Breeding 15 May 2018

Hybrid potatoes from botanical seeds: an opportunity or a threat?

Potatoes are in the news and developments based around this crop appeal to the imagination. We are talking about hybrid potatoes, which you can simply sow and HZPC is at the forefront of this innovative research.

Breeding has meant that the potato has risen to great heights as a crop and there have been a great number of varieties produced with high production levels. The development of new varieties using classical techniques, however, takes a lot of time.

Research into a new method of breeding seems to provide opportunities for the future. It concerns the so-called hybridization of potatoes, coupled with production directly from seed, something that was not considered possible until recently.

“Tests show that this method of breeding creates opportunities.”

“As far as potatoes are concerned, this is a completely new approach to breeding. We are excited about it and the fact it offers new opportunities for speeding up the genetic progress and ensuring control over including better properties,'' says Robert Graveland, director of R&D.

In 2011, HZPC started work on extensively researching the new method. Last year saw the first test-hybrids in fields. It was exciting to harvest the results, said project leader Ad Vrolijk, “[and] we are very happy with the results. Certain combinations demonstrated, among other things, the desired ‘heterosis’. That means that the performance and yields are better than those of the parent plants.''

It also means that this technology has proven itself when it comes to the basics. HZPC has therefore decided to scale-up research into this innovative form of breeding.

“The road
to market
is still long.”

The experts nevertheless warn that there is still a long way to go. Ad Vrolijk explains: “The process is still posing many questions to which we need to find an answer. It will take years before the first hybrid potatoes reach the market.''

The biggest obstacle is the yield of the hybrids, which is significantly behind that of current varieties. HZPC expects by 2021 at the earliest to have found a proven prototype, which can then be put on sale after a few years. They will start off in developing countries in Central Africa and Asia, where yields are lower than 40 tons per hectare: “You can also quickly improve production by using hybrids.''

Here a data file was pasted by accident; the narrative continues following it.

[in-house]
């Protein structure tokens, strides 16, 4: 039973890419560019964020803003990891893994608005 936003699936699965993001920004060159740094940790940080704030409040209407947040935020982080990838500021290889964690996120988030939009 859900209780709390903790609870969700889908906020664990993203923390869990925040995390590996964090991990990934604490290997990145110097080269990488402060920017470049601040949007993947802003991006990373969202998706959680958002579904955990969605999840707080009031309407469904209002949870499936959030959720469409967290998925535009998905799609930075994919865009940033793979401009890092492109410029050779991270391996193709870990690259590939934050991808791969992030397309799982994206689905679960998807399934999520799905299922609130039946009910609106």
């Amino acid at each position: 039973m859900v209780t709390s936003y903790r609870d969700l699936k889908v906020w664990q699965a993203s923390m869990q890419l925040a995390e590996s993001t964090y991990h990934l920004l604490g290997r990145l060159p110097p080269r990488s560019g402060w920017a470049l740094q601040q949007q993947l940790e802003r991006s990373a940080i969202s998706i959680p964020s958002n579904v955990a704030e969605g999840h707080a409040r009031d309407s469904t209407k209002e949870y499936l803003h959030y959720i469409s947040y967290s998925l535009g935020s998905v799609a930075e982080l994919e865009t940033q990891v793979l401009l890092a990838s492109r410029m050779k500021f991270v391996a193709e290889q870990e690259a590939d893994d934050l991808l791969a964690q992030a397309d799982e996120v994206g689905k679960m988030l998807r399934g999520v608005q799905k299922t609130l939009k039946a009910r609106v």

The hybrid is at a big disadvantage compared to our top varieties.

When will a hybrid potato be introduced in the Netherlands? According to Graveland, it is all a matter of time. "Who knows? Somewhere around 2035. Of course, you can never rule out that in the future, this development will take place quicker than we currently expect, but we have already a top segment of great varieties, with high yields. Also, traditional breeding is not standing still when it comes to development. The hybrid still has a huge gap to catch up.''

HZPC thinks that botanical seeds may also play a role a long way into the future. These seeds propagate more quickly than seed potatoes and are easy to transport and store. However, the sale of a prototype of true seeds is not expected before 2025.

“High-quality seed potatoes
will always remain necessary.”

It is also very questionable whether botanical seeds will ever fully take over the role of seed potatoes. Graveland does not expect this to be the case for a long time, and "certainly not in modern agricultural areas like Northern Europe and North America."

With a balanced botanical seed system, you could basically skip the cultivation of seed potatoes. In many countries, however, the growing season is too short to grow a full-grown crop from true seeds. Ad Vrolijk explains: “You can only use botanical seeds if the temperature is high enough as you can plant a tuber much earlier. Moreover, seed potatoes have more growth power than true seeds and time is money.''

The project leader thinks the research programme is promising. “It is an important innovation that allows HZPC to grow strategically in new markets. We hope that by using this method, we will be able to improve and replace our varieties more quickly in the long term.''

However, according to him, it is not necessary to experience market unrest. Traders and growers in seed potatoes will notice very little of the developments for the time being. "We do not foresee any sudden changes in this sector. And, even though in the future we will work with hybrids and with botanical seeds in certain areas, there will always be a need for high-quality seed potatoes.''

What is hybrid breeding?

A hybrid potato is a cross that originates from inbred lines. Crossings are made between father and mother plants and the seeds that come from this are actually the new variety.

In nature, each potato seed is another unique plant, another tuber. The purpose of hybridization is to produce seeds that result in plants with the same appearance and characteristics.

This technique is already used with great success in the breeding of many vegetables and field crops, such as sugar beet and corn. With potatoes, however, it is very difficult because the ‘genome’ of potatoes is full of properties that have a negative effect on production. The great advantage of this method of breeding, is increased control over the inheritance of properties.

This results, therefore, in better management and selection. With hybrids, for example, it is easier to anticipate the inclusion of disease resistance and levels of vitamins. In addition, the speed of production and introduction is increasing enormously: you can very quickly put a new variety on the market

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